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Annual Survey of Orange County 1996

Citation

Baldassare, Mark (2014), Annual Survey of Orange County 1996, Dataset, https://doi.org/10.7280/D1PP4X

Abstract

This fifteenth Orange County Annual Survey, UCI, examines several topics of recent relevance in Orange County and analyzes social, economic and political trends over time. The survey measures the extent to which Orange County has recovered from the economic recession and the county government's bankruptcy. It does this by analyzing trends in attitudes toward the economy, quality of life, local government, consumer confidence and personal finance. A special focus this year is to better understand attitudes about charity and charitable giving. Finally, it continues to track trends over time in the county's most important problems, transportation, housing and the political climate. The sample size is 1,000 Orange County adult residents.

Online data analysis & additional documentation in Link below.

Methods

The Orange County Annual Survey, UCI, was co-directed by Mark Baldassare, professor and chair of urban and regional planning, and Cheryl Katz, research associate. The random telephone survey included interviews with 1,000 Orange County adult residents co nducted August 30 to September 8, 1996. We follow the methods used in the 14 previous surveys.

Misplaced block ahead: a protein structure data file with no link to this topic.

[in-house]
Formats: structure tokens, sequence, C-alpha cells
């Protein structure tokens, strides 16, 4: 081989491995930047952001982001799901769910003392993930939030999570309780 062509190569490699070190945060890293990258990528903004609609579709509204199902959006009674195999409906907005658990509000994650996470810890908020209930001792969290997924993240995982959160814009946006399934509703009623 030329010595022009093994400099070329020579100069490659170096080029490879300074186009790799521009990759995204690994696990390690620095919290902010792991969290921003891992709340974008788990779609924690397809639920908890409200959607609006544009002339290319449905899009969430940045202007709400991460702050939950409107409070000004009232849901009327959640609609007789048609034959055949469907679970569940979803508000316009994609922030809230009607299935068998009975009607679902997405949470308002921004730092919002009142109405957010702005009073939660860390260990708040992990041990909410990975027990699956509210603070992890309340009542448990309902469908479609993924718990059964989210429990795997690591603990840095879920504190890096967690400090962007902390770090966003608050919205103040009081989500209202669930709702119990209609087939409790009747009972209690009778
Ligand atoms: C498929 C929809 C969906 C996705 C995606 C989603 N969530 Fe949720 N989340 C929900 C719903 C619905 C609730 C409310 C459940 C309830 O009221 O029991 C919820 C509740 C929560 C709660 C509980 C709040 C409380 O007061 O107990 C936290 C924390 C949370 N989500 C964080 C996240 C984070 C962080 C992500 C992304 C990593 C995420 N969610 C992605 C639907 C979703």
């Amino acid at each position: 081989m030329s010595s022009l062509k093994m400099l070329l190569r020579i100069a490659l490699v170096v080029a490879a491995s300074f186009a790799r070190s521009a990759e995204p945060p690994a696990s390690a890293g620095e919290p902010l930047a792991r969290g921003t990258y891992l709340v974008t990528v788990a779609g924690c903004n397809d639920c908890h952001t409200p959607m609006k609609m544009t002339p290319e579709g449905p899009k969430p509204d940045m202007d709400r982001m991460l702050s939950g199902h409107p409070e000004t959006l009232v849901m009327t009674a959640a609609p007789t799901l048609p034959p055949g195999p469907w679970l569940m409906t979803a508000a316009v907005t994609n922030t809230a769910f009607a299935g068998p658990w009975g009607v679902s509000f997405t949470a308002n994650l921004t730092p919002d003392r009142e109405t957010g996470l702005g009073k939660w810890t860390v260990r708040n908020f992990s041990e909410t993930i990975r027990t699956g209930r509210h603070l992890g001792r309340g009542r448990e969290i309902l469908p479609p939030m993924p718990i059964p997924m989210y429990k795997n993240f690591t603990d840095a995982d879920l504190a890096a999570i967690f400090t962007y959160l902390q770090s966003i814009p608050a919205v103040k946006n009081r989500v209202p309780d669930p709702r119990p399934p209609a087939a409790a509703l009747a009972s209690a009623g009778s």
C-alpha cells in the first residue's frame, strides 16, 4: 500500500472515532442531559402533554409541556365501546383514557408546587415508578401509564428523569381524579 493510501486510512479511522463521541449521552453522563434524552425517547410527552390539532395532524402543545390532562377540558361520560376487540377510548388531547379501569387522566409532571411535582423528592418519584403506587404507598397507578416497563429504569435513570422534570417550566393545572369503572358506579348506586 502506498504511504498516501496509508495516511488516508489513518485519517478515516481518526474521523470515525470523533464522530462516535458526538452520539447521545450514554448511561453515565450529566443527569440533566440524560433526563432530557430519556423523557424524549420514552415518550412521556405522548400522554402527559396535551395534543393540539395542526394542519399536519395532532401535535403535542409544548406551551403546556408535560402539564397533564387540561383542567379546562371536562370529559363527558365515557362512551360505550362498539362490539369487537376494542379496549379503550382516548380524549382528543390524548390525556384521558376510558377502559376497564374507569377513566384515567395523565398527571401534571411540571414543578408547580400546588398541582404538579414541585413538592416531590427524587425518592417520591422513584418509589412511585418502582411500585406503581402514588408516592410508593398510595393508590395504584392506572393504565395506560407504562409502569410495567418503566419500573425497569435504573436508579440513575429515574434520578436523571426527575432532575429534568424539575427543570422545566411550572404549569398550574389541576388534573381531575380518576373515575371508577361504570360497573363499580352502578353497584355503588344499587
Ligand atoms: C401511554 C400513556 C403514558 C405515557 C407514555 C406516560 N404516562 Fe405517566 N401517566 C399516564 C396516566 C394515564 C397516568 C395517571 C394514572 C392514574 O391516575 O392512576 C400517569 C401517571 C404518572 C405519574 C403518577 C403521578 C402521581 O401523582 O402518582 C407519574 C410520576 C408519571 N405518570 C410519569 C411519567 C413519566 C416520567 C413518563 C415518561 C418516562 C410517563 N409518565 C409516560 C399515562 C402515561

Interviewing was conducted on weekend days and weekday nights, using a computer-generated random sample of telephone numbers. Within a household, adult respondents were randomly chosen for interview. Each interview included 96 questions and took an average of 20 minutes to complete. The interviewing was conducted in English and Spanish, as needed. The completion rate for the survey was 68 percent. This rate is consistent with earlier Orange County Annual Surveys. The field work was conducted by Interviewing Services of America in Van Nuys, CA.

The survey sample was compared to the U.S. Census and state figures by city for Orange County and was found to represent the actual regional distribution of Orange County residents. The sample's demographic characteristics were also closely comparable to the Census and other survey data, including the previous Orange County Annual Surveys.

The sampling error for this survey is +/3 percent at the 95 percent confidence level. This means that 95 times out of 100, the results will be within 3 percentage points of what they would be if all adults in Orange County were interviewed. The sampling error for any subgroup would be larger. Sampling error is just one type of error to which surveys are subject. Results may also be affected by question wording, ordering, and survey timing.

Funding

University of California, Irvine,

References

Location

Orange County (Calif.)